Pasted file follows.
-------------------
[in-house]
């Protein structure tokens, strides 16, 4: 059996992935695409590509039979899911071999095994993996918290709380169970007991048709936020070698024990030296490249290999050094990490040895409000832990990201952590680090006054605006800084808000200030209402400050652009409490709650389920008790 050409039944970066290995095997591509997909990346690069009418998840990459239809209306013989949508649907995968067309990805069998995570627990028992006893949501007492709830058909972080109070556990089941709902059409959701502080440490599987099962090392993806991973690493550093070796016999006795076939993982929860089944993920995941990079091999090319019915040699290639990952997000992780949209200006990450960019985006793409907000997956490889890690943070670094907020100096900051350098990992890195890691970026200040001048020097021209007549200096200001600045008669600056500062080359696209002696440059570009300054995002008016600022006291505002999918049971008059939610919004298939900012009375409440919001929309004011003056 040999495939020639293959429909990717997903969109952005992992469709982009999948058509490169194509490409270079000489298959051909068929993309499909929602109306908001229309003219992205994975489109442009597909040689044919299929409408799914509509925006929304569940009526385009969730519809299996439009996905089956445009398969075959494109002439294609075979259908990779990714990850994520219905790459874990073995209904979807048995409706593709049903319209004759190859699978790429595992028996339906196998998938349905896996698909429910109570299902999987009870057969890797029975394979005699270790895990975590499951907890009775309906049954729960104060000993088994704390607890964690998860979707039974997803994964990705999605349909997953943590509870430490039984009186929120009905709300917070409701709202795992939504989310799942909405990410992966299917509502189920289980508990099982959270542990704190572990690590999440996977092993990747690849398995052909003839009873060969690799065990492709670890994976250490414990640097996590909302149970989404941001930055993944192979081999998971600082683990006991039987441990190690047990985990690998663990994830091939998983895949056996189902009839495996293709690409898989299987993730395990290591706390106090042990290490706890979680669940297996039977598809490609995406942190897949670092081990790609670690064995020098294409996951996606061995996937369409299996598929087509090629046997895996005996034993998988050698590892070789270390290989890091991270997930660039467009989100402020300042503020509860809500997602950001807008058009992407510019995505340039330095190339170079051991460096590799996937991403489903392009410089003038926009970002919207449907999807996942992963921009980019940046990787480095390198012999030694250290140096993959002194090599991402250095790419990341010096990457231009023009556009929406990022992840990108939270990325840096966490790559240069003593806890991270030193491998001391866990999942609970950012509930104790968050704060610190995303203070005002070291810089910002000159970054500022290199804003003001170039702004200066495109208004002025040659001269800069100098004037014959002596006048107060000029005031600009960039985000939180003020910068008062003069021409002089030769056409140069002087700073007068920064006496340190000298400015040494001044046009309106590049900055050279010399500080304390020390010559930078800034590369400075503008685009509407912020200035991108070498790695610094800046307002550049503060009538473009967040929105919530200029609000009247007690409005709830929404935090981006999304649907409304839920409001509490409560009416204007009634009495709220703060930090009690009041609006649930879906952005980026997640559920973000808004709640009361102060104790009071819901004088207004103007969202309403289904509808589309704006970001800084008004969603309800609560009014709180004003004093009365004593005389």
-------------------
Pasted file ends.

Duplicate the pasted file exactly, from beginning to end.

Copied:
[in-house]
């Protein structure tokens, strides 16, 4: 059996992935695409590509039979899911071999095994993996918290709380169970007991048709936020070698024990030296490249290999050094990490040895409000832990990201952590680090006054605006800084808000200030209402400050652009409490709650389920008790 050409039944970066290995095997591509997909990346690069009418998840990459239809209306013989949508649907995968067309990805069998995570627990028992006893949501007492709830058909972080109070556990089941709902059409959701502080440490599987099962090392993806991973690493550093070796016999006795076939993982929860089944993920995941990079091999090319019915040699290639990952997000992780949209200006990450960019985006793409907000997956490889890690943070670094907020100096900051350098990992890195890691970026200040001048020097021209007549200096200001600045008669600056500062080359696209002696440059570009300054995002008016600022006291505002999918049971008059939610919004298939900012009375409440919001929309004011003056 040999495939020639293959429909990717997903969109952005992992469709982009999948058509490169194509490409270079000489298959051909068929993309499909929602109306908001229309003219992205994975489109442009597909040689044919299929409408799914509509925006929304569940009526385009969730519809299996439009996905089956445009398969075959494109002439294609075979259908990779990714990850994520219905790459874990073995209904979807048995409706593709049903319209004759190859699978790429595992028996339906196998998938349905896996698909429910109570299902999987009870057969890797029975394979005699270790895990975590499951907890009775309906049954729960104060000993088994704390607890964690998860979707039974997803994964990705999605349909997953943590509870430490039984009186929120009905709300917070409701709202795992939504989310799942909405990410992966299917509502189920289980508990099982959270542990704190572990690590999440996977092993990747690849398995052909003839009873060969690799065990492709670890994976250490414990640097996590909302149970989404941001930055993944192979081999998971600082683990006991039987441990190690047990985990690998663990994830091939998983895949056996189902009839495996293709690409898989299987993730395990290591706390106090042990290490706890979680669940297996039977598809490609995406942190897949670092081990790609670690064995020098294409996951996606061995996937369409299996598929087509090629046997895996005996034993998988050698590892070789270390290989890091991270997930660039467009989100402020300042503020509860809500997602950001807008058009992407510019995505340039330095190339170079051991460096590799996937991403489903392009410089003038926009970002919207449907999807996942992963921009980019940046990787480095390198012999030694250290140096993959002194090599991402250095790419990341010096990457231009023009556009929406990022992840990108939270990325840096966490790559240069003593806890991270030193491998001391866990999942609970950012509930104790968050704060610190995303203070005002070291810089910002000159970054500022290199804003003001170039702004200066495109208004002025040659001269800069100098004037014959002596006048107060000029005031600009960039985000939180003020910068008062003069021409002089030769056409140069002087700073007068920064006496340190000298400015040494001044046009309106590049900055050279010399500080304390020390010559930078800034590369400075503008685009509407912020200035991108070498790695610094800046307002550049503060009538473009967040929105919530200029609000009247007690409005709830929404935090981006999304649907409304839920409001509490409560009416204007009634009495709220703060930090009690009041609006649930879906952005980026997640559920973000808004709640009361102060104790009071819901004088207004103007969202309403289904509808589309704006970001800084008004969603309800609560009014709180004003004093009365004593005389």